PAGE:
That's all for now, folks, it's time for me to relax and be still for awhile. It's hard not to get to do much, but I'm willing to do whatever it takes for these babies to stay in as long as possible. The husband is here with me this weekend and I'm loving getting to spend some time with him. He even bought me a 32-inch flat screen and brought it up to my hospital room with our DVD player. Can you believe it!?!? He seriously thinks of everything and has been so thoughtful and diligent in being sure I have things to keep me comfortable and entertained. (The hospital TV is pretty small and doesn't have DVD-capability.) I am truly blessed to have such an incredible husband, he's sort of the unsung hero in all this because he's been balancing a boat load of things just since I got admitted on Monday. And he does it all with a smile, showing up to the hospital every day with an armful of goodies, whether it's a burger or clean clothes or some new movies. It all just makes me realize what a wonderful dad he's going to be. :)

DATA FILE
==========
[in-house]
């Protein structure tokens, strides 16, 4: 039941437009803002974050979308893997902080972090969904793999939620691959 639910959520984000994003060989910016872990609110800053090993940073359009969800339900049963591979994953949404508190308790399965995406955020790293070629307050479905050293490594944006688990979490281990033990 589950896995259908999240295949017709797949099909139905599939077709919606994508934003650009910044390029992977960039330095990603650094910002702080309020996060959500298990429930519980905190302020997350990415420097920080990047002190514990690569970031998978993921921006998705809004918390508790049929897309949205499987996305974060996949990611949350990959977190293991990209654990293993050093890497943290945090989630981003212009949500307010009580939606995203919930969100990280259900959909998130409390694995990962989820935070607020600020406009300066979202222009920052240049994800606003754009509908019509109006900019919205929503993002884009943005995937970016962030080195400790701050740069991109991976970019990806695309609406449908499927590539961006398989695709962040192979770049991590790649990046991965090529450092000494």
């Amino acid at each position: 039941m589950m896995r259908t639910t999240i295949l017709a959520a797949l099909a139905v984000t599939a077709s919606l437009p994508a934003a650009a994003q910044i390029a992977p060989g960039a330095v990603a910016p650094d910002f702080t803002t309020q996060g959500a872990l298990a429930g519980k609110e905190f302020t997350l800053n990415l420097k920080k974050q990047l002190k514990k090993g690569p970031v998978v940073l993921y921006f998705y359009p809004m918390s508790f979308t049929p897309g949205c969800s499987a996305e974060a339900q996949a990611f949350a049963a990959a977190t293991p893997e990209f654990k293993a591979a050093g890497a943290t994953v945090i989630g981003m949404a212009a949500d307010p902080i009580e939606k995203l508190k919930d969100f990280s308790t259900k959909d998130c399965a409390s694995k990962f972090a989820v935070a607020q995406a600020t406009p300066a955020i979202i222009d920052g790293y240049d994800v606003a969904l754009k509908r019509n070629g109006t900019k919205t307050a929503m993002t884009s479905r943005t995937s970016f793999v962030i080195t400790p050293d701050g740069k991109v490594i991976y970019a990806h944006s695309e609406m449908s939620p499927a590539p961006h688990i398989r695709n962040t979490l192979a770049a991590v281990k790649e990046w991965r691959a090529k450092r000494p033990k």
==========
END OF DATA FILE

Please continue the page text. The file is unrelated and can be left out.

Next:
4.12.2012

{Quad Squad} Hospital Life

Well, I'm on Day Four of my long-term hospital stay and thankfully I can report that things are going better now than they have the past couple days. My wonderful doctor is very conservative with our quad pregnancy and is all about preventative measures, so when I came in on Monday he started me on an IV of magnesium sulfate to stop any contractions. I mentioned it briefly in my last post and also about the side affects that come with it—boy, those are no joke. That medicine is rough. Some people tolerate the side effects better than others, but I can not be counted among them. The first initial bad patch was the fluid restriction. Mag can cause your body to retain more fluids than necessary, which can result in major swelling and fluid spilling over into your lungs. So you are restricted to the amount of fluids you can drink and the nurses measures how much you take in and how much you expel to be sure they add up close enough and that you aren't retaining.

The husband and I getting ready to leave for the hospital. I'm 22 weeks here.